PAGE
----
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Clin Cardiol. 2004 Jan;27(1):9-15.

Atheromatous plaque cap thickness can be determined by quantitative color analysis during angioscopy: implications for identifying the vulnerable plaque.

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1
Institute for Prevention of Cardiovascular Disease, Cardiovascular Division, Department of Medicine, Deaconess Hospital, Harvard Medical School, Boston, Massachusetts, USA.

Abstract

BACKGROUND:

Coronary angioscopy in acute myocardial infarction has frequently revealed disrupted yellow lesions. Furthermore, postmortem studies have demonstrated that these lesions have thin collagenous caps with underlying lipid-rich cores.

HYPOTHESIS:

We hypothesized that the yellow color is due to visualization of reflected light from the lipid-rich yellow core through a thin fibrous cap. Thus, quantification of yellow color saturation may estimate plaque cap thickness and identify vulnerable plaques.

METHODS:

To test this hypothesis, the feasibility of detecting cap thickness was tested using both a model of lipid-rich plaque and human atherosclerotic plaque. The model was constructed by injecting a yellow beta-carotene-lipid emulsion subendothelially into normal bovine aorta. Human plaque was obtained from cadaver aorta. Digitized images were obtained by angioscopy, and percent yellow saturation was analyzed using a custom computer program. Plaque cap thickness was measured by planimetry of digitized images on stained tissue sections. Percent yellow saturation was then correlated with plaque cap thickness.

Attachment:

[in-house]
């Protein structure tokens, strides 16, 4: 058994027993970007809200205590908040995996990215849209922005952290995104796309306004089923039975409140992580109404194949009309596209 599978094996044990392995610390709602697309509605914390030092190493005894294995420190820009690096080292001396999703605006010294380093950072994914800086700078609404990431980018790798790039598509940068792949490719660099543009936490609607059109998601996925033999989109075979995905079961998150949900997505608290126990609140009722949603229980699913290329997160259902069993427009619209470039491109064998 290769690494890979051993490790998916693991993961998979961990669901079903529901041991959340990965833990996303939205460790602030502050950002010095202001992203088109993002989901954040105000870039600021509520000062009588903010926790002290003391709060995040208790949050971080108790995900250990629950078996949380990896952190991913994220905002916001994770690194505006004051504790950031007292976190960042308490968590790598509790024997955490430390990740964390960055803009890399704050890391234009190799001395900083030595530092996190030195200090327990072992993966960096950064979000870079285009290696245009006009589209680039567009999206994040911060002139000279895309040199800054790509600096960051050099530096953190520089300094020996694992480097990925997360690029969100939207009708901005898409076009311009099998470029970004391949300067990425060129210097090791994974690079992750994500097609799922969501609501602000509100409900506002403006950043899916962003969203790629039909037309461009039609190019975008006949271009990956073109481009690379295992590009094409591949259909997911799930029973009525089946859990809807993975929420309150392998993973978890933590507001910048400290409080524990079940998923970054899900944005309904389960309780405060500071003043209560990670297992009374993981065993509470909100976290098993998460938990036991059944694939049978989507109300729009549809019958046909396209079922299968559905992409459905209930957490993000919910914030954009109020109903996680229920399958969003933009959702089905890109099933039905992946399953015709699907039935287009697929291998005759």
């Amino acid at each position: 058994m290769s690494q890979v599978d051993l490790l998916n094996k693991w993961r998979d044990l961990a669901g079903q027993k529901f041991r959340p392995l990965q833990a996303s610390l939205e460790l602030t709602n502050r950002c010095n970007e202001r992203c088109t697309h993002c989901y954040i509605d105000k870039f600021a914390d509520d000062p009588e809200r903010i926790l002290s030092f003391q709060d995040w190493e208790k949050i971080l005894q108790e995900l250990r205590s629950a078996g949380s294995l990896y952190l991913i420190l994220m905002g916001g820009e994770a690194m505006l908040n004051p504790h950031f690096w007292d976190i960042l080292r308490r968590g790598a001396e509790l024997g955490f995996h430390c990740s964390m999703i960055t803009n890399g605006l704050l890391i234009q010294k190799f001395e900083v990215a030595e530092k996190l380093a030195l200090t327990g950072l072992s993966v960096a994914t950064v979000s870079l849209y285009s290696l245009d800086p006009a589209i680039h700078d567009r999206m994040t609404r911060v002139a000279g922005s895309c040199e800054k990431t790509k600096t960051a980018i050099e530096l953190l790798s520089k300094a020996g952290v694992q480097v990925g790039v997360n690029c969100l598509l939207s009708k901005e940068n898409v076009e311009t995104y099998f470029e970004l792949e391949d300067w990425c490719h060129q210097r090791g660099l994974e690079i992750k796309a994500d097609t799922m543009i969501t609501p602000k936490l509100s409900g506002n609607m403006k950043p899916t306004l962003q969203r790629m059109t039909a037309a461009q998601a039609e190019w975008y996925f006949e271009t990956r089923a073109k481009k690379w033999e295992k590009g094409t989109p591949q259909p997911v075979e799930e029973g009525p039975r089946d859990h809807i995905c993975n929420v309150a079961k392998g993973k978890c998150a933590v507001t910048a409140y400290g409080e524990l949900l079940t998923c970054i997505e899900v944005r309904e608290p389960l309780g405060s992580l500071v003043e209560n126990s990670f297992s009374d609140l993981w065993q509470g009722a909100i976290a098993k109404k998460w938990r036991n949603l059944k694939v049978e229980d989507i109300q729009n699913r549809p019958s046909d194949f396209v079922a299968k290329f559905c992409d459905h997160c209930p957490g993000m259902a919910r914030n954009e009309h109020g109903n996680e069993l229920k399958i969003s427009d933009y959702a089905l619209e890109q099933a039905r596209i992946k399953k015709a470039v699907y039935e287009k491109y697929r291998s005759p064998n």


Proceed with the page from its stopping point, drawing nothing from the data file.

RESULTS:

In the bovine model, plaque cap thickness and percent yellow saturation correlated inversely (r2 = 0.91; p = 0.0001). In human plaques, yellow saturation was significantly greater in atheromatous than in white plaques (p < 0.0004). Also, there was a high correlation between plaque cap thickness and yellow saturation at various angles of view between 40 degrees and 90 degrees, the greatest between 50 degrees and 80 degrees (r2 = 0.75 to 0.88).

CONCLUSION:

Plaque cap thickness is a determinant of plaque color, and this can be assessed by quantitative colorimetry. Thus, plaque color by angioscopy may be useful for detecting vulnerable plaques.

PMID:
14743849
[Indexed for MEDLINE]
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